Flashers of both genres are advised that the submission period for upstreet number six will be from September 1, 2009, to March 1, 2010. We'd be happy to hear from you.

Saturday, June 13, 2009

upstreet poet Carvalho releases audiobook

upstreet number one poet Edward J. Carvalho ("God Was Like an Endless Night") has released his first audiobook, Chants from the Seven Cities (Guerrilla Ignition, 2009), available in CD and MP3 from CDBaby.com and Amazon.com. The 17-track playlist was selected from Carvalho's full-length poetry collection, solitary, poor, nasty, brutish and short (Fine Tooth Press, 2007), and new, previously unpublished work. The audiobook was recorded in a two-hour marathon session by producer, publisher and upstreet number one poet Synnika Lofton ("A Revolutionary Mood") in Norfolk, VA. The cover artwork is by Jason Beam.

Edward J. Carvalho holds an MFA from Goddard College. He is a PhD candidate in the Literature and Criticism program at Indiana University of Pennsylvania, where he is a teaching associate in the English Department and received the 20th and 21st Annual IUP Doctoral Fellowships (2006, 2008). His work, twice nominated for a Pushcart Prize, has appeared in Quay, Walt Whitman Quarterly Review, and other journals. He was guest editor of David B. Downing's Works and Days journal on "Academic Freedom and Intellectual Activism in the Post-9/11 University" (Fall/Spring 2009), which features his interviews with Noam Chomsky, Martin Espada, and Cornel West, and was discussed on Stanley Fish's New York Times blog. His collection, "If the Radiance of a Thousand Suns": Songs of the American Hiroshima, is forthcoming from Six Bad Apples Press (2009).

Sunday, June 7, 2009

Ten Fletcher essays selected
for 2009 publication

upstreet’s Creative Nonfiction Editor is on a roll—or so it seems. Nine essays by Harrison Candelaria Fletcher have been selected for 2009 publication in five literary journals. They are:

“Inheritance,” New Ohio Review, Spring 2009.
“Windows,” “Monster,” and “Stray,” Grasslands Review, Summer 2009.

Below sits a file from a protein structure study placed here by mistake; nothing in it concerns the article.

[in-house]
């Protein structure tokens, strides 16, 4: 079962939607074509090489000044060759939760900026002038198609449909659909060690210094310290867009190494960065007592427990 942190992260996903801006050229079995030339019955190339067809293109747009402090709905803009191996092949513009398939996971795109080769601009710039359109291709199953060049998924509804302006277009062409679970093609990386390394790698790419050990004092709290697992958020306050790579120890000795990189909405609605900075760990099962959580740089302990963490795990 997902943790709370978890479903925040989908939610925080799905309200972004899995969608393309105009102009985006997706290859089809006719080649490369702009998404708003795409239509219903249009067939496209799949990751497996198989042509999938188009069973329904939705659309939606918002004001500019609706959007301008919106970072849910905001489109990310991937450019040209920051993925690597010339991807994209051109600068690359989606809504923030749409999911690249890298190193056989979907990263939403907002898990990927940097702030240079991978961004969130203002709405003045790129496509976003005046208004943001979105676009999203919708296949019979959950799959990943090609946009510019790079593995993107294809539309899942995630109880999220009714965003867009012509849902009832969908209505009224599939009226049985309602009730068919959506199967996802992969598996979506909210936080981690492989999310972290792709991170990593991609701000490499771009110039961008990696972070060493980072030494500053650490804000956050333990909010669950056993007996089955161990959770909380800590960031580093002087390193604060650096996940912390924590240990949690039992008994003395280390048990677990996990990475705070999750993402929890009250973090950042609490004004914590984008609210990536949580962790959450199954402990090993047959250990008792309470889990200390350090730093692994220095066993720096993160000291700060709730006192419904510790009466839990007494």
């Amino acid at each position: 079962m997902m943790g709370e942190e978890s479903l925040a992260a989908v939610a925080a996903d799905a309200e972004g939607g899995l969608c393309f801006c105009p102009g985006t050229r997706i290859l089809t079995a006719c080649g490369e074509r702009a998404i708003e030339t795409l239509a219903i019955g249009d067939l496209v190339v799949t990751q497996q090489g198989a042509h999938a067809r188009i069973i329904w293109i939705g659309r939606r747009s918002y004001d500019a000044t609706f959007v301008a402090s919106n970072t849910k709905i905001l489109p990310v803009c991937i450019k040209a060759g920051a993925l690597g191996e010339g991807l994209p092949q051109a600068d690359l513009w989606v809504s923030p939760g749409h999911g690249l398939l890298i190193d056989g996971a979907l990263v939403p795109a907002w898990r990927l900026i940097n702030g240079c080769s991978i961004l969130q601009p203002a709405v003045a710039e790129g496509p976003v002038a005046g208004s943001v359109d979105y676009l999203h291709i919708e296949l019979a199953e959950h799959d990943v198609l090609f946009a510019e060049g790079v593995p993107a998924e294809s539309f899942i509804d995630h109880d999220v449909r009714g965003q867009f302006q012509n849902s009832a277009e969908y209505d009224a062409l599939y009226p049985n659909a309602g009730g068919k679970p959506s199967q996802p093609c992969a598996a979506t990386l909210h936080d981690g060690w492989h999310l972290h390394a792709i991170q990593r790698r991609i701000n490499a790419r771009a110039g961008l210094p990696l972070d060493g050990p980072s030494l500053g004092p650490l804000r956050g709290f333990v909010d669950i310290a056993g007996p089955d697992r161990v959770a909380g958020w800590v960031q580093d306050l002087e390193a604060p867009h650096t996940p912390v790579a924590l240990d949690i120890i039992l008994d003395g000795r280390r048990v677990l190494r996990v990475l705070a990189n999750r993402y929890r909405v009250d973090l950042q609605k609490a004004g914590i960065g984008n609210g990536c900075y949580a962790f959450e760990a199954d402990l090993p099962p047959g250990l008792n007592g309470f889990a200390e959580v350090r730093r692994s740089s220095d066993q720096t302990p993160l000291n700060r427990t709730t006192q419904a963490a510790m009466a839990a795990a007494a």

“Rings,” Dos Passos Review, Fall 2009.
“Relics,” Palabra, Fall 2009.
“Wreath,” “Brotherhood,” and “Ash,” Water~Stone Review, Fall 2009.

Also, Harrison’s essay, “The Beautiful City of Tirzah,” will appear in Sue William Silverman’s forthcoming book, Fearless Confessions: A Writer’s Guide to Memoir (U. of Georgia Press, June 2009), a textbook and anthology for beginning and experienced writers who want to craft compelling art out of personal experience. This is the essay that was selected by Michael Martone and Lex Williford for The Touchstone Anthology of Contemporary Creative Nonfiction (Simon and Schuster, 2007), and by the Pushcart editors for a Special Mention in the 2008 Pushcart Prize anthology.

Nice going, Harrison.

Wednesday, June 3, 2009

upstreet fiction editor signs
Viking Penguin novel contract

upstreet Fiction Editor Robin Oliveira has signed a contract for her novel, My Name is Mary Sutter, with Kathryn Court at Viking Penguin. The contract, for an undisclosed sum, was described as “the deal of the week” by Publishers Marketplace, calling the deal “a pre-empt,” which is a situation in which a publisher especially eager to get a book offers a large enough advance to make an immediate deal.

Set in the mid-19th century, Robin’s novel follows the aspirations and difficulties of a brilliant, somewhat odd, yet remarkable young midwife from Albany, NY, whose lofty hope of becoming a surgeon far exceeds what her family and the physicians and medical schools of her time are willing to accept. She travels to Washington, DC, to work in the Civil War hospitals, only to find the challenges formidable and the pull of home unavoidable. A chapter of the novel, which is scheduled for June 2010 publication, appeared in the July 2008 issue of Provincetown Arts magazine.

In 2007, Robin won the $10,000 15th annual James Jones First Novel Fellowship, awarded to an American author of a first-novel-in-progress by the James Jones Literary Society and Wilkes University, Wilkes-Barre, PA. Born in Albany, NY, in 1954, she earned a BA in Russian from the University of Montana and continued to study at the Pushkin Language Institute in Moscow, USSR. She became a Registered Nurse, and then worked as a bone marrow transplant and cardiac care nurse in Seattle before earning an MFA in writing from Vermont College of Fine Arts in 2006. She has been Fiction Editor for upstreet three, four, and the upcoming five, which will be released in late June of this year. Robin lives in Seattle with her husband, Andrew Oliveira, their daughter, Noelle, and their son, Miles.